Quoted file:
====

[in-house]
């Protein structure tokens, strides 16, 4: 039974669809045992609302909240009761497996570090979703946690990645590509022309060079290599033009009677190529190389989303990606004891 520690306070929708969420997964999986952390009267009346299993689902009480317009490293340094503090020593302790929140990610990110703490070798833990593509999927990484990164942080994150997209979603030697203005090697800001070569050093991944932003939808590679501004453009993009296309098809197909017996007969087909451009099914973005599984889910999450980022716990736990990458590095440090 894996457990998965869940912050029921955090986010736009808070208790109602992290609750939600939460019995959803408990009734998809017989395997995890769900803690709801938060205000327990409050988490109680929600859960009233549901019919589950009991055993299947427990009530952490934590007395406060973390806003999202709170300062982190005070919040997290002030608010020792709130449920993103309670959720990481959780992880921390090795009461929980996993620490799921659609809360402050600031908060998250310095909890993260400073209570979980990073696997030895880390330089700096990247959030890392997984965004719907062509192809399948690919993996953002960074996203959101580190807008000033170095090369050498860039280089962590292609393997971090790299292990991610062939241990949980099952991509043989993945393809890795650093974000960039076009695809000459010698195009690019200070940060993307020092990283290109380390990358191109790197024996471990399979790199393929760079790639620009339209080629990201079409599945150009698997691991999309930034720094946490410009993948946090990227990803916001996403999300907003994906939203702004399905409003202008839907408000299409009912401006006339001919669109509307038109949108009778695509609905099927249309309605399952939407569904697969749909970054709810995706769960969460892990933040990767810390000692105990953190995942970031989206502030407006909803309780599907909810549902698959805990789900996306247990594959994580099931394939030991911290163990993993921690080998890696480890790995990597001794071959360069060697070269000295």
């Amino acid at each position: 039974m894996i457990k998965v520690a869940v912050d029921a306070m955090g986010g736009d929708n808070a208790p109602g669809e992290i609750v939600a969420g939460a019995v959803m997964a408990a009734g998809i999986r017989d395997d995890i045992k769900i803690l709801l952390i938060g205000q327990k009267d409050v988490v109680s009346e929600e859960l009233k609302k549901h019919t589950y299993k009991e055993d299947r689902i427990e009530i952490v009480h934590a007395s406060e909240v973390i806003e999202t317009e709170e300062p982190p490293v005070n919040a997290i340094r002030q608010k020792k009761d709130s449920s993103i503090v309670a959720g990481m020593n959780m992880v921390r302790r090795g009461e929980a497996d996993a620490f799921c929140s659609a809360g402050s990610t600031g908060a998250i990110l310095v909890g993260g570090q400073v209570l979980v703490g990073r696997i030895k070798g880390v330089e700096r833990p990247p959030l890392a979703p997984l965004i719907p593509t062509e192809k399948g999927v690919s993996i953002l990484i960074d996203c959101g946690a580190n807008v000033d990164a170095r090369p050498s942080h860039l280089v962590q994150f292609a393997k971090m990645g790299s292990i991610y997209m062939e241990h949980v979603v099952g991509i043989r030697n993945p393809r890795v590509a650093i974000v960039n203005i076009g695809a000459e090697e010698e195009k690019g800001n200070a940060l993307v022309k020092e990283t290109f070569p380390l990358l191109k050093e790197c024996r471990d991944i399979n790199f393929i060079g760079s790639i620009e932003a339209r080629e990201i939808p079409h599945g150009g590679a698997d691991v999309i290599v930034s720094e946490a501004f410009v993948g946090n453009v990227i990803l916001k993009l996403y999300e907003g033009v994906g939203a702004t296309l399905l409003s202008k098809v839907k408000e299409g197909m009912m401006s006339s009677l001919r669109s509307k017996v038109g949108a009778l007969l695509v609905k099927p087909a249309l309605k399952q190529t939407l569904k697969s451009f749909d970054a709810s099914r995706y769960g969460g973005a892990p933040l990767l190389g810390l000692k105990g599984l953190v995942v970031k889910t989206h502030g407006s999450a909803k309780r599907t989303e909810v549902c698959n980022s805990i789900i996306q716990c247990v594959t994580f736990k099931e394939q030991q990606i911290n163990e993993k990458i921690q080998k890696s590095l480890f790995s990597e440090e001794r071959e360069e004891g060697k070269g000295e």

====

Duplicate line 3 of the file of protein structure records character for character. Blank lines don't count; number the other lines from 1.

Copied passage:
């Amino acid at each position: 039974m894996i457990k998965v520690a869940v912050d029921a306070m955090g986010g736009d929708n808070a208790p109602g669809e992290i609750v939600a969420g939460a019995v959803m997964a408990a009734g998809i999986r017989d395997d995890i045992k769900i803690l709801l952390i938060g205000q327990k009267d409050v988490v109680s009346e929600e859960l009233k609302k549901h019919t589950y299993k009991e055993d299947r689902i427990e009530i952490v009480h934590a007395s406060e909240v973390i806003e999202t317009e709170e300062p982190p490293v005070n919040a997290i340094r002030q608010k020792k009761d709130s449920s993103i503090v309670a959720g990481m020593n959780m992880v921390r302790r090795g009461e929980a497996d996993a620490f799921c929140s659609a809360g402050s990610t600031g908060a998250i990110l310095v909890g993260g570090q400073v209570l979980v703490g990073r696997i030895k070798g880390v330089e700096r833990p990247p959030l890392a979703p997984l965004i719907p593509t062509e192809k399948g999927v690919s993996i953002l990484i960074d996203c959101g946690a580190n807008v000033d990164a170095r090369p050498s942080h860039l280089v962590q994150f292609a393997k971090m990645g790299s292990i991610y997209m062939e241990h949980v979603v099952g991509i043989r030697n993945p393809r890795v590509a650093i974000v960039n203005i076009g695809a000459e090697e010698e195009k690019g800001n200070a940060l993307v022309k020092e990283t290109f070569p380390l990358l191109k050093e790197c024996r471990d991944i399979n790199f393929i060079g760079s790639i620009e932003a339209r080629e990201i939808p079409h599945g150009g590679a698997d691991v999309i290599v930034s720094e946490a501004f410009v993948g946090n453009v990227i990803l916001k993009l996403y999300e907003g033009v994906g939203a702004t296309l399905l409003s202008k098809v839907k408000e299409g197909m009912m401006s006339s009677l001919r669109s509307k017996v038109g949108a009778l007969l695509v609905k099927p087909a249309l309605k399952q190529t939407l569904k697969s451009f749909d970054a709810s099914r995706y769960g969460g973005a892990p933040l990767l190389g810390l000692k105990g599984l953190v995942v970031k889910t989206h502030g407006s999450a909803k309780r599907t989303e909810v549902c698959n980022s805990i789900i996306q716990c247990v594959t994580f736990k099931e394939q030991q990606i911290n163990e993993k990458i921690q080998k890696s590095l480890f790995s990597e440090e001794r071959e360069e004891g060697k070269g000295e």